seth godin

Seth Godin explains the problem with creativity

Recently I stumbled upon an old podcast interview between two incredibly talented writers and creative thinkers: Seth Godin and Merlin Mann.

In the interview, Merlin gets Seth (who truly is one of the most inspirational people around today) to discuss creativity and that little thing that holds us back, which Seth refers to as “the lizard braind”.

What stands out in this interview is Seth’s explanation of the problem with creativity. Seth explains that we all are creative, the problem isn’t that we’re not creative. The problem, as Seth somewhat puts it, is that we don’t act on our ideas.

It’s too easy – and safe – to let our creativity slide. To think of an idea and then brush it aside saying things like “that will never work” or ”people will laugh at me.” The problem as Seth describes it (and as I see it as well) is that we don’t actively use our creativity.

These days the risk is so minimal that anyone can afford to do remarkable things. The worst thing that could happen is nobody notices!

So today, don’t sit around idly waiting or pushing aside your creative ideas. Get out there and show the world what you’ve got. You have so little to lose!

Don’t forget to listen to the full interview too, as there’s tons of wonderful insights inside.



Seth Godin and what it takes to be creative

Famous author and blogger, Seth Godin, is a creative genius.

But Seth is not a creative genius because he is more creative than you or I. Seth is a genius because he knows what it takes to really be creative. He has said in the past that creativity comes from boundaries and knowing where the edge of an idea lies.

Recently Seth wrote a blog post about what it means to be creative, and his description may surprise you.

Again linking back to his original thoughts on creativity and boundaries, Seth writes: “For me, creativity is the stuff you do at the edges. But the edges are different for everyone, and the edges change over time.”

How true is that? What you think is routine, something you do everyday (whether it’s in your work, or not), other’s may find creative inspiration from. The boundaries of our lives, the edge of everything we do, are creative in some way or another. It’s just a matter of finding the edges of everything you do in order to find your creativity.

In order to find the edges of what you do – and to be truly creative – you could simply ask other’s around you for their thoughts.

Ask the people you work with what you do that makes you creative? Ask other’s if there is something you do that always blows them away or makes them say –I wish I could do that!–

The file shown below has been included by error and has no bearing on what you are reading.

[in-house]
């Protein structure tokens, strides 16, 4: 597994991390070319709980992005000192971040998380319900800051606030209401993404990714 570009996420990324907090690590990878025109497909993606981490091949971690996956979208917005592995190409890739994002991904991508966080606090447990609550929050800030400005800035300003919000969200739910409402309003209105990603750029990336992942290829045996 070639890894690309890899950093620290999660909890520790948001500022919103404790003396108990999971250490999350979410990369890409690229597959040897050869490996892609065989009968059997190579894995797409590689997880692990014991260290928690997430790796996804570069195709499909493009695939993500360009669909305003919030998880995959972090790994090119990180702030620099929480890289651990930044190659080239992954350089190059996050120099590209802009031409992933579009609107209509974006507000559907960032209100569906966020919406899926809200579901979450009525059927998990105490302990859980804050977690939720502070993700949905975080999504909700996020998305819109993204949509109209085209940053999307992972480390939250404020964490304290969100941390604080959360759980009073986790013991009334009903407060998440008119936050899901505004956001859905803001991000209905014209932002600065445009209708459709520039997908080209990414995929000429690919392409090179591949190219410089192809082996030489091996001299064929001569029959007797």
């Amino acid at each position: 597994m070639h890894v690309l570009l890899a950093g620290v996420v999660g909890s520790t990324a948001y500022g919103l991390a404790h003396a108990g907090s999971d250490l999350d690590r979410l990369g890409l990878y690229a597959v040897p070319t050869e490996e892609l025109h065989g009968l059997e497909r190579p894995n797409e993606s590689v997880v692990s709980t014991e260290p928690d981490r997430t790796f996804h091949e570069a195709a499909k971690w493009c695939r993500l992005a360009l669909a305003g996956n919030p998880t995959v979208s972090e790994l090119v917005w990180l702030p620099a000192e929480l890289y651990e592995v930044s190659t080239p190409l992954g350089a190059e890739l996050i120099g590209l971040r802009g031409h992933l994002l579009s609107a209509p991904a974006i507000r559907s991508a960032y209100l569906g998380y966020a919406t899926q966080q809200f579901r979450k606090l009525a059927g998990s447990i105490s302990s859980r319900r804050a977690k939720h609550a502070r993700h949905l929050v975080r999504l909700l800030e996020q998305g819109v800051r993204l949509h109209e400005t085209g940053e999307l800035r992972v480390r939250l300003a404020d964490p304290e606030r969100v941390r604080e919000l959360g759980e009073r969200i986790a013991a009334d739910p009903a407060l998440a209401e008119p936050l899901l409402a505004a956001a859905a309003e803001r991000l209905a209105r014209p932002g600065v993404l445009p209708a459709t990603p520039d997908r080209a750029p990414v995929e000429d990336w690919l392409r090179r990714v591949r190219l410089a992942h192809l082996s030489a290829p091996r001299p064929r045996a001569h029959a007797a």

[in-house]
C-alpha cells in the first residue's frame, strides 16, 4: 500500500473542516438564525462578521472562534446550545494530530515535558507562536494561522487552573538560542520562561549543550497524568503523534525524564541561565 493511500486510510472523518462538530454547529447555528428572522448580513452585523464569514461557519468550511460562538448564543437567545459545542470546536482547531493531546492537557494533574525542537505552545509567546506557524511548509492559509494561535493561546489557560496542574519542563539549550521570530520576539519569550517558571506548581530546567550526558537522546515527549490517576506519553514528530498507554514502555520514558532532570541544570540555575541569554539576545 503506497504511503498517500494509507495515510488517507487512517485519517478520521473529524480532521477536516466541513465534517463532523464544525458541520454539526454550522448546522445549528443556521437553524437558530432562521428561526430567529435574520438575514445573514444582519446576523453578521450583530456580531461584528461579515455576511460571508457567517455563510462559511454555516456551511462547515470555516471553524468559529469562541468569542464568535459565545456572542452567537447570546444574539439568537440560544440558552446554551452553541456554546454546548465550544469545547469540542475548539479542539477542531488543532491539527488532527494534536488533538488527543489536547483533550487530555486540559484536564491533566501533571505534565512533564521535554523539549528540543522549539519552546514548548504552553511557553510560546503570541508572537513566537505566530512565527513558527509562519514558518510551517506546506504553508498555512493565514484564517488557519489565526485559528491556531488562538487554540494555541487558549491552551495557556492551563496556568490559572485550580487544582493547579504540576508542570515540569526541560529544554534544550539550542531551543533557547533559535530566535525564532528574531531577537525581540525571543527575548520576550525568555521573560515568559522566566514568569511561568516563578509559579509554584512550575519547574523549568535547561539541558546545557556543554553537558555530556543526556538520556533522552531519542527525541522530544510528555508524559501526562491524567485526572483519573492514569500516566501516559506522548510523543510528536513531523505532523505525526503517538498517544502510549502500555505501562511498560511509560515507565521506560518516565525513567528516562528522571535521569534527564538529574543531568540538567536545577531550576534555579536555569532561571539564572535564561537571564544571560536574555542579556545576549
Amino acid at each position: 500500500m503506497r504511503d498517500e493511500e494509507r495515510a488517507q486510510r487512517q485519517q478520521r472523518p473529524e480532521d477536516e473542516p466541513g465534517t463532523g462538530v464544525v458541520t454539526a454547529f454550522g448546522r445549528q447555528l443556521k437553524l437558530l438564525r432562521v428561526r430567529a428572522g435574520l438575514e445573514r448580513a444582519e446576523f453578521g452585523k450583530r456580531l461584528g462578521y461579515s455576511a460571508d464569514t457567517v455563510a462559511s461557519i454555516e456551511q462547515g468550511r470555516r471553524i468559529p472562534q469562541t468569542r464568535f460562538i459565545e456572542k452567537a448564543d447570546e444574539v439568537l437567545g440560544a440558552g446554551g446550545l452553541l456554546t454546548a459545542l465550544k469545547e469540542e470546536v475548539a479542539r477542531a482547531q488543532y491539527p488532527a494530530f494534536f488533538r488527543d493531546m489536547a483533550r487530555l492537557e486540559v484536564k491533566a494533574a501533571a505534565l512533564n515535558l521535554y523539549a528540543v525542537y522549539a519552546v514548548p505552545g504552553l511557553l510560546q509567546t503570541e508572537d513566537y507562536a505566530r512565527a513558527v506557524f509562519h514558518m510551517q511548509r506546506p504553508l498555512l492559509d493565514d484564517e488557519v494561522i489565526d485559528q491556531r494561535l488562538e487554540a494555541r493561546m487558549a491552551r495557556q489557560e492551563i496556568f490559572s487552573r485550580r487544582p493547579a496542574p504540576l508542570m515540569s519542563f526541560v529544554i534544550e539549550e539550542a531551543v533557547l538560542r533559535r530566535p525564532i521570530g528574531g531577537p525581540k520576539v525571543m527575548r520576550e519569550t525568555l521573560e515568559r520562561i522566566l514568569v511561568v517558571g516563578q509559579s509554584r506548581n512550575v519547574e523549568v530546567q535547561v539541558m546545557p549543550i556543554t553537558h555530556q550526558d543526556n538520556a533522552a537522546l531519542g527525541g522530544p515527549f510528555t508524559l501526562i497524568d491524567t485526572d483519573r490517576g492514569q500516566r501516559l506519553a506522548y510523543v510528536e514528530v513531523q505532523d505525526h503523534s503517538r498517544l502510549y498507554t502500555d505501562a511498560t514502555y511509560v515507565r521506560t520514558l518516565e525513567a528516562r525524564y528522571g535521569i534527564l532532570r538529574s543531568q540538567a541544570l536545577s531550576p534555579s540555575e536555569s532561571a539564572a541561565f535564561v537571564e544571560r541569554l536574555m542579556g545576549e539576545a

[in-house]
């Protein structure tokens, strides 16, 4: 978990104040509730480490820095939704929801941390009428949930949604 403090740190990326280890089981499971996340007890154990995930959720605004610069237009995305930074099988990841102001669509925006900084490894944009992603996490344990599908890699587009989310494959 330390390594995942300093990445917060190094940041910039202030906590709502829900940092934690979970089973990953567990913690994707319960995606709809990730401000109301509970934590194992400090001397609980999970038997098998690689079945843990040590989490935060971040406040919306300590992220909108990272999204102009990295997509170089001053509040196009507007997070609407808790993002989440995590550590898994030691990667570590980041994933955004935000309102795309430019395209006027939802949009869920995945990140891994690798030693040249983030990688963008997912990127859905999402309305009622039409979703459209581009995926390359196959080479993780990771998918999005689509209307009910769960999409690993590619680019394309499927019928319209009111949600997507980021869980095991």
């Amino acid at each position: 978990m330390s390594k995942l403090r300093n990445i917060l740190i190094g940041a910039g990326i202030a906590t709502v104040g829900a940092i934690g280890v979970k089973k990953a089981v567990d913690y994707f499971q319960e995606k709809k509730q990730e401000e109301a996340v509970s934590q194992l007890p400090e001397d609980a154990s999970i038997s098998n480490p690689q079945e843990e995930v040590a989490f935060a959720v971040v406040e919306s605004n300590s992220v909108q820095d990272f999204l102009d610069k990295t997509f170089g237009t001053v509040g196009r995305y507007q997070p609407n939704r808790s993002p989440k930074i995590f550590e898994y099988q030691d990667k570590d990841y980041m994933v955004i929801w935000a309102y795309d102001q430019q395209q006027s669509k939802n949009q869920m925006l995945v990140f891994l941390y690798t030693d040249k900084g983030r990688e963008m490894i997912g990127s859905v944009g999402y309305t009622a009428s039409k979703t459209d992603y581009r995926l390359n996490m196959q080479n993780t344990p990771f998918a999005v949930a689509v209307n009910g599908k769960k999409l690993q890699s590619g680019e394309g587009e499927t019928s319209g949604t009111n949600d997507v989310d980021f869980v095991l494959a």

Read Seth’s full post here, then find your edges (and if you don’t think you are creative, stretch what you do a little to be creative)!



Seth Godin explains real creativity

When it comes to creative marketing, there is one man who stands out from the rest; he has written countless bestselling books, talked in front of the world’s fastest growing business (Google), and has even presented at one of the world’s greatest thinking conferences (TED). Of course I’m talking about Seth Godin.

On his world-famous, top-ranking blog, Seth Godin talks about business marketing, insider tips, and other creative insights into the world of advertising, but Seth also once posted about “real creativity”, what it is, and where it comes from. Here’s what Seth had to say about real creativity:

…Real business creativity comes from boundaries.

Inventing something cool that can’t be implemented isn’t creative. It’s mostly a waste. I think that inventing the unimplementable [sic] is a fine hobby, but it’s also a bit of a crutch. Yes, of course we need big visions and big ideas, but not at the expense of the stuff you can actually pull off. …If you’ve decided you want to create a breakthrough in your area of expertise (say …coding), then either be prepared to launch and run it when you’re done, or have a clear licensing strategy in mind, one where you’re not the first person in history to pull it off.

If you’ve decided to invent a great idea for a book, better be ready to write it too, and either find a publisher or publish it yourself. There’s no market for book ideas.

If you want to do creative ads, it helps to have clients willing to run them.

These constraints are the best part of being creative, as far as I’m concerned. I couldn’t imagine writing Superman comics. The rules are too vague. There are too many choices. In non-profits and organizations and even in politics, the rules are pretty obvious (sometimes they’re too obvious). So the real creativity comes in navigating those rules in a way that creates a breakthrough. …See the rules. Keep most of them. Break one or two. But break them, don’t bend them.

Real creativity comes into play when you accept that there are boundaries, you move around them (or completely break a few of them), and you find ways to implement your ideas. Any idea that sits in your thoughts or on a piece of paper is not as valuable as an idea that is implemented.